As was the case with The Man From Beyond, to talk about The Strange Secret too in-depth would be to ruin the experience. The less you know, the better. This is something you want to experience with a clean slate and no expectations. You also definitely want to attend with a group of friends. During our performance, it took us a while to get warmed up to each other (and warmed up in general). Credit it to Zoom nerves or meeting new people, but we were a shy group during our first few visits (with Vivian Mae and Dr. Riley E. Newmark). If I had one quibble, it would have been to have a pre-show Zoom room where we could have met each other and began to build rapport. But in the end, we didn’t really need it—we all seemed to enjoy our evening.
At the beginning of this essay, I told you about my issues with digital theatre. Did The Strange Secret change my mind? Or am I still a Scrooge when it comes to Zoom performance?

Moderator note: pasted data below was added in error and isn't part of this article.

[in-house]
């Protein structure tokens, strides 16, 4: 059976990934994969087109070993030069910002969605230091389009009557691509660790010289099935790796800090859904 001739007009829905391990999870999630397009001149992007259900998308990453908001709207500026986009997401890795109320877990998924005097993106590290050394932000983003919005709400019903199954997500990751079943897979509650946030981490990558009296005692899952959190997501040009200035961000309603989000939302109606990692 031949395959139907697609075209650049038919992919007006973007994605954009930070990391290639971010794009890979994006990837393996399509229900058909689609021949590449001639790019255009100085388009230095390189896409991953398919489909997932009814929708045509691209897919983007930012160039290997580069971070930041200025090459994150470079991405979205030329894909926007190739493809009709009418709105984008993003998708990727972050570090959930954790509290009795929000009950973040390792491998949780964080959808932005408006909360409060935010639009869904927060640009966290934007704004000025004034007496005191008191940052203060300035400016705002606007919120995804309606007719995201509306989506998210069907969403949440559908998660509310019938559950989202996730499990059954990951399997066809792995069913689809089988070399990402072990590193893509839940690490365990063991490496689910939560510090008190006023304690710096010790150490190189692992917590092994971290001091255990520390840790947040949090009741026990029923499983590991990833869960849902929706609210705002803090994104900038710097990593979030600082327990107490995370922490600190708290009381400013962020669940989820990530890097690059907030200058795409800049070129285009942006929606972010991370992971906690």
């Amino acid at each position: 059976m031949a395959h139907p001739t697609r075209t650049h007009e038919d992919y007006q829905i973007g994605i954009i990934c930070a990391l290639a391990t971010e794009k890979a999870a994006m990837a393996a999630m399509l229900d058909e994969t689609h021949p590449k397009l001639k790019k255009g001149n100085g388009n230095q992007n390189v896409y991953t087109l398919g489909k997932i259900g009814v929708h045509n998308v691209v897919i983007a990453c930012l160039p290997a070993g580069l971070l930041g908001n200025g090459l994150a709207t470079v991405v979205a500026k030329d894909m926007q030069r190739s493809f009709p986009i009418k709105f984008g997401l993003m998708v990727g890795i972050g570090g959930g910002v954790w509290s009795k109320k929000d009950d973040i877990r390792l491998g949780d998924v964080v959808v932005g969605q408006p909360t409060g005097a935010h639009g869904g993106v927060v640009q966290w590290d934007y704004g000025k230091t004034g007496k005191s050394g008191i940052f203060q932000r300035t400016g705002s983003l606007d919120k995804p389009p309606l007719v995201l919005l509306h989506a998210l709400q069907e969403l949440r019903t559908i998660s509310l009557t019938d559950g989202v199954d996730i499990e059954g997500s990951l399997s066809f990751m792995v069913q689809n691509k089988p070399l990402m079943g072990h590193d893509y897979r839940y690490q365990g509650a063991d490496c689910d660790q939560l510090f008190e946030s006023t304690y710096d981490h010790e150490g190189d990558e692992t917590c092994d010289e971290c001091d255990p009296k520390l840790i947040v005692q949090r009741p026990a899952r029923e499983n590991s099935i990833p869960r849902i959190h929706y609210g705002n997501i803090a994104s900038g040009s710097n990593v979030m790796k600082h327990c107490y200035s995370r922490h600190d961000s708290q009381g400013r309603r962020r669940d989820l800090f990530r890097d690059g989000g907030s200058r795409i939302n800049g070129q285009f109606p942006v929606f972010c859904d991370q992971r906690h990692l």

Although The Strange Secret has its ups and downs, it’s perhaps the most fun I’ve had since March 2020. In a time when going to the theatre, a movie theatre, a relaxing restaurant, etc (I could go on!) is not a viable reality, The Strange Secret made me giddy. As I got dressed up before the show, I was so excited with anticipation that I couldn’t stop giggling. Throughout the 90-minute show, I couldn’t stop smiling. Although I might not have cared about the show’s narrative, it didn’t really matter. What mattered was the interactiveness of the show and, reader, it had my attention from start to finish. I didn’t wish I was watching Netflix. I didn’t miss in-person, pre-coronavirus theatre. I didn’t wish I was anywhere but Strange Bird Immersive’s Zoom theatre. And I think that’s saying something. Even when our performance had its own 2020 moment in which one of the performers had a bad WiFi connection and we legitimately couldn’t understand anything he said, we laughed our asses off (I even cried). I’m sure the experience wasn’t ideal for the performer (and they were a trooper), but it only added to the evening for us. Even when things go wrong, they can be a light in the dark.